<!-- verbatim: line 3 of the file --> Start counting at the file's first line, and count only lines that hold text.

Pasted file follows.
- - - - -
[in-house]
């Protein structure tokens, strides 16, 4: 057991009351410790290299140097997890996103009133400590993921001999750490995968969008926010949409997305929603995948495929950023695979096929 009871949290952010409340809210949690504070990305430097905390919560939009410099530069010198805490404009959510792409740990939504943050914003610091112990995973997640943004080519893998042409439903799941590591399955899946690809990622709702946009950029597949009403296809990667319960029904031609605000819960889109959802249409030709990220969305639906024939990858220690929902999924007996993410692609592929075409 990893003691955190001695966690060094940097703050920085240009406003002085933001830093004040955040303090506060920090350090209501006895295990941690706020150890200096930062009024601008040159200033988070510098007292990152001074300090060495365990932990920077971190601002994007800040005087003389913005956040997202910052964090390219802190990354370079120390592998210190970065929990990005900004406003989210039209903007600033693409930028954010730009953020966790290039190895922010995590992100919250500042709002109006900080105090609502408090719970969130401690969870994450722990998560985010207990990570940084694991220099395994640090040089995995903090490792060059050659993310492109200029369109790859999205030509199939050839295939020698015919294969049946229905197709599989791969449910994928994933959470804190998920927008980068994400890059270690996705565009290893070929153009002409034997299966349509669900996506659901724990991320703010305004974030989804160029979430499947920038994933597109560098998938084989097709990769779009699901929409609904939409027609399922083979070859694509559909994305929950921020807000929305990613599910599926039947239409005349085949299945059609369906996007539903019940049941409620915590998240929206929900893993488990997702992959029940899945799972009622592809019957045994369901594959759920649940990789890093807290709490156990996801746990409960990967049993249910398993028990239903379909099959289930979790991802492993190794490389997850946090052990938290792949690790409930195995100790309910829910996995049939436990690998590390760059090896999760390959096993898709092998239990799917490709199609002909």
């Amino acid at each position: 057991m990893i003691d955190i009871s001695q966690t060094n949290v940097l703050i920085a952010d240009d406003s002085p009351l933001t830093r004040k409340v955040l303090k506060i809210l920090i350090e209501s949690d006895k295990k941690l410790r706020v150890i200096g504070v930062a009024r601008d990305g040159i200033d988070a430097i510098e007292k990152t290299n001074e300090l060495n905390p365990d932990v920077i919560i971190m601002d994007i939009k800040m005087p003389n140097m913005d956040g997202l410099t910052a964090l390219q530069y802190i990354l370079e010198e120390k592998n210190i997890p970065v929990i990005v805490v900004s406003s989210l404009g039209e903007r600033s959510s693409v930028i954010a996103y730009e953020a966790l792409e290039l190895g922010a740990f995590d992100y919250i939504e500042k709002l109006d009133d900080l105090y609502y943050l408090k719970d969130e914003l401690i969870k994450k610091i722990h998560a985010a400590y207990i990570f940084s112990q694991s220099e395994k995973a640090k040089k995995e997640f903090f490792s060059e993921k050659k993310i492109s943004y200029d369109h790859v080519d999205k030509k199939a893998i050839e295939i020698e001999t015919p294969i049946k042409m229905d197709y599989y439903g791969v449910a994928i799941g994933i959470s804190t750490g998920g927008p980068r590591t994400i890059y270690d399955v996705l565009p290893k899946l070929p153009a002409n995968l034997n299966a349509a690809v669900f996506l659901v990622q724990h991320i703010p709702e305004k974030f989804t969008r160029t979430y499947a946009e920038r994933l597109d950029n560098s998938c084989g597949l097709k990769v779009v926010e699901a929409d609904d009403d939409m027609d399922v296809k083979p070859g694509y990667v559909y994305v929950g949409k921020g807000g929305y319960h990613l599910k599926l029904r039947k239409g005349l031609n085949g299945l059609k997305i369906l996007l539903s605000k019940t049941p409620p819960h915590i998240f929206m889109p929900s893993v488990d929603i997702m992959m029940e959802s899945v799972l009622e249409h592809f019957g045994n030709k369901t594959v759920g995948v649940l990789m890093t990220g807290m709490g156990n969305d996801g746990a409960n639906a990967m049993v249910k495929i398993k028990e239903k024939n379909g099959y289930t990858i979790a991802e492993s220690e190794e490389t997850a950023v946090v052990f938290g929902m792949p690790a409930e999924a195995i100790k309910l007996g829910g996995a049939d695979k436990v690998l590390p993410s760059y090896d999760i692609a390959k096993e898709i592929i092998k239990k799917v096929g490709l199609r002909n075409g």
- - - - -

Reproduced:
């Amino acid at each position: 057991m990893i003691d955190i009871s001695q966690t060094n949290v940097l703050i920085a952010d240009d406003s002085p009351l933001t830093r004040k409340v955040l303090k506060i809210l920090i350090e209501s949690d006895k295990k941690l410790r706020v150890i200096g504070v930062a009024r601008d990305g040159i200033d988070a430097i510098e007292k990152t290299n001074e300090l060495n905390p365990d932990v920077i919560i971190m601002d994007i939009k800040m005087p003389n140097m913005d956040g997202l410099t910052a964090l390219q530069y802190i990354l370079e010198e120390k592998n210190i997890p970065v929990i990005v805490v900004s406003s989210l404009g039209e903007r600033s959510s693409v930028i954010a996103y730009e953020a966790l792409e290039l190895g922010a740990f995590d992100y919250i939504e500042k709002l109006d009133d900080l105090y609502y943050l408090k719970d969130e914003l401690i969870k994450k610091i722990h998560a985010a400590y207990i990570f940084s112990q694991s220099e395994k995973a640090k040089k995995e997640f903090f490792s060059e993921k050659k993310i492109s943004y200029d369109h790859v080519d999205k030509k199939a893998i050839e295939i020698e001999t015919p294969i049946k042409m229905d197709y599989y439903g791969v449910a994928i799941g994933i959470s804190t750490g998920g927008p980068r590591t994400i890059y270690d399955v996705l565009p290893k899946l070929p153009a002409n995968l034997n299966a349509a690809v669900f996506l659901v990622q724990h991320i703010p709702e305004k974030f989804t969008r160029t979430y499947a946009e920038r994933l597109d950029n560098s998938c084989g597949l097709k990769v779009v926010e699901a929409d609904d009403d939409m027609d399922v296809k083979p070859g694509y990667v559909y994305v929950g949409k921020g807000g929305y319960h990613l599910k599926l029904r039947k239409g005349l031609n085949g299945l059609k997305i369906l996007l539903s605000k019940t049941p409620p819960h915590i998240f929206m889109p929900s893993v488990d929603i997702m992959m029940e959802s899945v799972l009622e249409h592809f019957g045994n030709k369901t594959v759920g995948v649940l990789m890093t990220g807290m709490g156990n969305d996801g746990a409960n639906a990967m049993v249910k495929i398993k028990e239903k024939n379909g099959y289930t990858i979790a991802e492993s220690e190794e490389t997850a950023v946090v052990f938290g929902m792949p690790a409930e999924a195995i100790k309910l007996g829910g996995a049939d695979k436990v690998l590390p993410s760059y090896d999760i692609a390959k096993e898709i592929i092998k239990k799917v096929g490709l199609r002909n075409g």